Sunday, July 3, 2016

As we celebrated the 4th, let us also celebrate our freedom of religion, too.

On this 4th of July week, as we celebrated the independence of our country, let us also celebrate our founders of independence who later put into our constitution an amendment to protect the freedom to practice one's religion. It should be a reminder to those who would discriminate against believers in a religion and for us to condemn those who use hatred, ignorance and fear as a way to rise to political power. Unfortunately we are seeing much of this in Donald Trump's rhetoric and in his promotion of a Muslim ban. Even more unfortunate, many of his supporters agree. Somewhere along the way they missed or forgot that chapter about the First Amendment in their civics/social studies/American history classes but it is an element that makes this country the exceptional experiment in democracy that it is.

The First Amendment “prohibits the making of any law respecting an establishment of religion, impeding the free exercise of religion…”We have had waves of religious hatred in our past, anti-Semitism, anti-Catholicism, even in my lifetime and sadly now, but our ship of democracy rights itself because of the provisions in the Constitution and the reminders of the values our founders set in it. We have seen discrimination in institutions that refuse to let practitioners of certain religions become members and we turned away boatloads of Jewish refugees from Nazi Germany. I remember the slurs uttered when John F Kennedy was a candidate for president, the first Catholic to be elected.

Churches, mosques, and temples are still being desecrated and burned and practitioners have been targets of mass shootings.  There are those who argue their freedom means they can discriminate against those of a different religion and impose by law elements of their religion’s belief on others who do not share their doctrines. Ironically, those who irrationally fear the imposition of Sharia law in the United States as part of their fear of Muslims are also protected by the First Amendment’s forbidding the establishment of a state religion.(though banning Sharia law courts ruled is discriminatory). Fortunately court rulings have upheld the original meaning of the amendment and hate crimes have special penalties in our statute books.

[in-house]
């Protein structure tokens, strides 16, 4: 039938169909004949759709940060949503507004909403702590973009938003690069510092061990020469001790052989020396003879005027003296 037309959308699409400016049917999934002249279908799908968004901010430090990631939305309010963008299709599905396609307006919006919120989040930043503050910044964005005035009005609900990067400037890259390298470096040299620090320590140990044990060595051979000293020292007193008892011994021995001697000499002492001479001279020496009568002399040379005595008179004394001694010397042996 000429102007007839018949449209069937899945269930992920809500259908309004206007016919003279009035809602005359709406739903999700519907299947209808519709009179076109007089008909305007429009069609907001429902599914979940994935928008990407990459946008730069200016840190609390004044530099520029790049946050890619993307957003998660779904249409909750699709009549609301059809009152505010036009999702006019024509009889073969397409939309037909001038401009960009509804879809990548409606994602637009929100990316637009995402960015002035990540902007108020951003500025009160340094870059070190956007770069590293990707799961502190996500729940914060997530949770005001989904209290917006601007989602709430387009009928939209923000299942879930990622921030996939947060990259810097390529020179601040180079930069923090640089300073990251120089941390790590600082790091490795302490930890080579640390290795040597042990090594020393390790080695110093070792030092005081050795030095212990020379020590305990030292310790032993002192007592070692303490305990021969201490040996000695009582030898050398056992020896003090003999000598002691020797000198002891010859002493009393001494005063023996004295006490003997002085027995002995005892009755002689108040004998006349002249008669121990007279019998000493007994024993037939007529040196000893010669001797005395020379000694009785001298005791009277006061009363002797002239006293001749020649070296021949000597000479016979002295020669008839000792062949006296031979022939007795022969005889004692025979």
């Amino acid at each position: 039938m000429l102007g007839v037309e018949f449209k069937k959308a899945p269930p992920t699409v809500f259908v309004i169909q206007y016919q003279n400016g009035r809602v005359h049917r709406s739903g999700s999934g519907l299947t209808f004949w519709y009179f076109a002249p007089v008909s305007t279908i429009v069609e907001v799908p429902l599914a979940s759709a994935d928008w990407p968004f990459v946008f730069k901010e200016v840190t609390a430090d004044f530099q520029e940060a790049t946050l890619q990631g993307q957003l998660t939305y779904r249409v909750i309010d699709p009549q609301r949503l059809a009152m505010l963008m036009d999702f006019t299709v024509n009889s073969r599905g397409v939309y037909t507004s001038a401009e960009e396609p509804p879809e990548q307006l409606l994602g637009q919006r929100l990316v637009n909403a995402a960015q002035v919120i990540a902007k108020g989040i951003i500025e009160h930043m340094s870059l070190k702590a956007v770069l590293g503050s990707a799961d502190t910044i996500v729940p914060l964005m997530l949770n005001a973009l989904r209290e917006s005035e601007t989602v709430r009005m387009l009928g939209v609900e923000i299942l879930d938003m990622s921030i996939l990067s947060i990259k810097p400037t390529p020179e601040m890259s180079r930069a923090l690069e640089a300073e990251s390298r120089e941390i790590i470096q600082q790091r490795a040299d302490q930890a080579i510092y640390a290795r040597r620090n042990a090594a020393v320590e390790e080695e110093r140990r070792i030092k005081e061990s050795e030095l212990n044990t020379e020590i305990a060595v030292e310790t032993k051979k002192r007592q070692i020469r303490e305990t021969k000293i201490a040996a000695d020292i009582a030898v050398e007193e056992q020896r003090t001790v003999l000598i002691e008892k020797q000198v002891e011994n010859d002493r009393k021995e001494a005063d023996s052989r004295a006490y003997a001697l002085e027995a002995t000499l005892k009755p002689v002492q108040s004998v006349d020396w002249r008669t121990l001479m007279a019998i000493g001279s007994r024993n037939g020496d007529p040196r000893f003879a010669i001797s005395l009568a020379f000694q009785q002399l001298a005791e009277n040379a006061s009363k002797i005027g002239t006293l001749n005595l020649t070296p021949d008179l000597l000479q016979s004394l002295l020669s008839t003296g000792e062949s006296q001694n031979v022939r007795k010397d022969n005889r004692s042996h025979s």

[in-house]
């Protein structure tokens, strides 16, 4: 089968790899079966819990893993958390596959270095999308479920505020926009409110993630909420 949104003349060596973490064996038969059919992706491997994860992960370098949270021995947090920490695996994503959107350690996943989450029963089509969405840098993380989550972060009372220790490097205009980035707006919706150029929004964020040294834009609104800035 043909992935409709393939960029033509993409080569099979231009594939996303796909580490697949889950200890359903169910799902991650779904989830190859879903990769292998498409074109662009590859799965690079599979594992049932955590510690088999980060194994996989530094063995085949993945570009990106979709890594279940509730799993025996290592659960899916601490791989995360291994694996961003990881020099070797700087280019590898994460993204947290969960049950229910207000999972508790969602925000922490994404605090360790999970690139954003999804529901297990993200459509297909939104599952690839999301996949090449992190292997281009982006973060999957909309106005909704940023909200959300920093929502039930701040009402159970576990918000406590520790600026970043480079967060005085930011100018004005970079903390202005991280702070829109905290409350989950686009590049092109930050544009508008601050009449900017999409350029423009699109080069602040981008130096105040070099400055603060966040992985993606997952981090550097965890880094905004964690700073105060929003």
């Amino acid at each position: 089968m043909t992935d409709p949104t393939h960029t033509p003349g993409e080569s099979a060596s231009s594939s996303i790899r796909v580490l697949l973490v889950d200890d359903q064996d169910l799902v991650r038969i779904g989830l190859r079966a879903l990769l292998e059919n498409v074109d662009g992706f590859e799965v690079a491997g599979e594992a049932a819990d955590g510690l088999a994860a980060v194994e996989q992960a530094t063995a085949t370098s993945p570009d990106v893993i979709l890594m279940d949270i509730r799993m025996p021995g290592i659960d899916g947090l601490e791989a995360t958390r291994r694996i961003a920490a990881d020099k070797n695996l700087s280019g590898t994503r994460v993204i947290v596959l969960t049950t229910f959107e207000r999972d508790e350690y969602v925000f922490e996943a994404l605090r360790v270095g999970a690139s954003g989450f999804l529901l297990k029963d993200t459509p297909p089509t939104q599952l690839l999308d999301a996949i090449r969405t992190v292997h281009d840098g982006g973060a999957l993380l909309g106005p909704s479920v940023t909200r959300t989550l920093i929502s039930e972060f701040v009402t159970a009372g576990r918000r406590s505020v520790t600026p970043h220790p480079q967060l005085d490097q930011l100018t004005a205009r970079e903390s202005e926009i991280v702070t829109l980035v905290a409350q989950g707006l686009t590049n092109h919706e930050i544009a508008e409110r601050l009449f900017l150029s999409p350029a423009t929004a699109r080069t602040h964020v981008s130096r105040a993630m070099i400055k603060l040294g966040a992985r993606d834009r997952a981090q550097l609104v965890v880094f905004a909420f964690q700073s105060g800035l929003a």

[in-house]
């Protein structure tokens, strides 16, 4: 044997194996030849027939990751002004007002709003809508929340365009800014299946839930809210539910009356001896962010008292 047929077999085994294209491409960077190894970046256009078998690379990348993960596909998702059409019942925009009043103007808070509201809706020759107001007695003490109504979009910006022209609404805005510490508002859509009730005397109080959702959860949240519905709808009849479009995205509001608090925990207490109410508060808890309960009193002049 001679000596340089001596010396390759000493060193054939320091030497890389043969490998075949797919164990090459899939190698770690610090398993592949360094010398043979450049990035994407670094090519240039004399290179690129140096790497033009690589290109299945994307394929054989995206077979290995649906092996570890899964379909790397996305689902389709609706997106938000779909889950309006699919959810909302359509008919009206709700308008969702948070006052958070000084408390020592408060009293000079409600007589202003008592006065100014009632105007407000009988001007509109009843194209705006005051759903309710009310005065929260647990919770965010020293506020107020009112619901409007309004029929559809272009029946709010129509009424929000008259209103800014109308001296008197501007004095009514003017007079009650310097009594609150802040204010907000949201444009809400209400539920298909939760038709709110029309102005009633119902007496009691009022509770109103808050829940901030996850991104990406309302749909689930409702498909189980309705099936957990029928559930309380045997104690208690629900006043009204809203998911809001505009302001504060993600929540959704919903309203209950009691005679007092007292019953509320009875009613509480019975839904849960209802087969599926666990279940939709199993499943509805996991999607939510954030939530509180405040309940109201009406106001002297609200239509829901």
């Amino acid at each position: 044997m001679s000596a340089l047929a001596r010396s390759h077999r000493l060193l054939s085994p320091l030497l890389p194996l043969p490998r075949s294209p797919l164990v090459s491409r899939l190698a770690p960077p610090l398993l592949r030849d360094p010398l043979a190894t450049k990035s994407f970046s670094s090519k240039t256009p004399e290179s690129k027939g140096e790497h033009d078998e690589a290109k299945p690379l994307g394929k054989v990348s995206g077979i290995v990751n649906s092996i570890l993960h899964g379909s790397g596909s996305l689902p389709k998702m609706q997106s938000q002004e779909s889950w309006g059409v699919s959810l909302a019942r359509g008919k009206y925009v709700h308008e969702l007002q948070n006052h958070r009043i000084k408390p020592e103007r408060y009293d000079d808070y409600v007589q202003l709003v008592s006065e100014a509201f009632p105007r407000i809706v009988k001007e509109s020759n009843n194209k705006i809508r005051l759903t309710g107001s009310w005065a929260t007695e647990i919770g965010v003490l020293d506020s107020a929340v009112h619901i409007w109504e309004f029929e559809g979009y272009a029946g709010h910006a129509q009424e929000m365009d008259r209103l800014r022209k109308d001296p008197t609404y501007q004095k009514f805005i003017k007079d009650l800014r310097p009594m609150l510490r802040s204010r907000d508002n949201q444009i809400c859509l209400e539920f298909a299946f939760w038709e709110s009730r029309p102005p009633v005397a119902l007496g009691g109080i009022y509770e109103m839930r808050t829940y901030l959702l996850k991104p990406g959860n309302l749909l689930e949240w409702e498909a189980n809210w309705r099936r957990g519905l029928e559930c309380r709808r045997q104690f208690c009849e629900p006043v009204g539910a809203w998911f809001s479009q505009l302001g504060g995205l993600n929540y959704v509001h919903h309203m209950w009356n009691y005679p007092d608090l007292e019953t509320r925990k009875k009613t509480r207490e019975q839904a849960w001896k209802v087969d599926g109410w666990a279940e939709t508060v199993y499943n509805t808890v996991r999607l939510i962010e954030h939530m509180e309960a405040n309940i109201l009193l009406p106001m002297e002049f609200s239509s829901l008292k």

I was interviewed by chance, waiting for a ride home outside the Denver Center for Performing Arts in Denver this  winter after a breathtaking performance by Shen Yun, .a New York based
Chinese performing dance company. The interview landed in a New York international newspaper focusing on uncensored Chinese news, the Epoch Times. It accurately portrayed my remarks about freedom of religion and explained my passion about that right. For the full interview, go to

Here is an excerpt:
“I’ve been through an awful lot, I’ve seen an awful lot,” said the 78-year-old journalist. Ms. Muftic had lived through the Cold War, married an Eastern European in Berlin at the time, and seen many people persecuted for their faiths under totalitarian regimes in Eastern Europe during her career.
So learning that New York-based Shen Yun was reviving a divinely inspired culture lost under China’s communist regime, and seeing those events played out in the dance, was hopeful to Ms. Muftic.
“I understand the persecution of that. I’ve seen it myself, I’ve felt it myself, I know what it is about. The hope of that to me is wonderful. And I don’t think we can lose that hope.”

Note: An attempt to ban Sharia law by Oklahoma was also unconstitutional, per a court ruling, because it would be discriminatory.  This is not the same as establishing a state religion, however.

One of the controversies regarding freedom of religion has also been whether a merchant who disagrees with the beliefs of a customer can refuse to serve them.  Is permitting that impeding a person's freedom of religion? Or is it impeding the right of the customer to practice their religion?  The issue is not freedom of relgion. It is an attempt to use religion to rationalize practicing discrimination in a public accommodation. That violates  another amendment to the Constitution forbidding discrimination. In my mind, as a business person serving someone with whom I disagree is not the same as a government keeping me from going to church and praying to my God  nor in my private life does it keep me from chosing my friends based on their beliefs.

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